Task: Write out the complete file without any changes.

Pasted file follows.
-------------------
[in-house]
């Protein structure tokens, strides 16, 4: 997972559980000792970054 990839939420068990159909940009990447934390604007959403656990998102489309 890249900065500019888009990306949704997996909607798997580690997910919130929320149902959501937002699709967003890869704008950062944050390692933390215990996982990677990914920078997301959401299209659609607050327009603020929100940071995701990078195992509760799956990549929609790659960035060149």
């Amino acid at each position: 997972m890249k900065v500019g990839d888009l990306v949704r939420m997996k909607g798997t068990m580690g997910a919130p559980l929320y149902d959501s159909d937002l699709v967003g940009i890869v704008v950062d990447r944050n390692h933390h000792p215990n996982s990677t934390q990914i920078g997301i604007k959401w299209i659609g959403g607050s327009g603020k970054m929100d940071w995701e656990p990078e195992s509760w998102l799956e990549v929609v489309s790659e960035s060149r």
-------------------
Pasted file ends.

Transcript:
[in-house]
């Protein structure tokens, strides 16, 4: 997972559980000792970054 990839939420068990159909940009990447934390604007959403656990998102489309 890249900065500019888009990306949704997996909607798997580690997910919130929320149902959501937002699709967003890869704008950062944050390692933390215990996982990677990914920078997301959401299209659609607050327009603020929100940071995701990078195992509760799956990549929609790659960035060149």
């Amino acid at each position: 997972m890249k900065v500019g990839d888009l990306v949704r939420m997996k909607g798997t068990m580690g997910a919130p559980l929320y149902d959501s159909d937002l699709v967003g940009i890869v704008v950062d990447r944050n390692h933390h000792p215990n996982s990677t934390q990914i920078g997301i604007k959401w299209i659609g959403g607050s327009g603020k970054m929100d940071w995701e656990p990078e195992s509760w998102l799956e990549v929609v489309s790659e960035s060149r």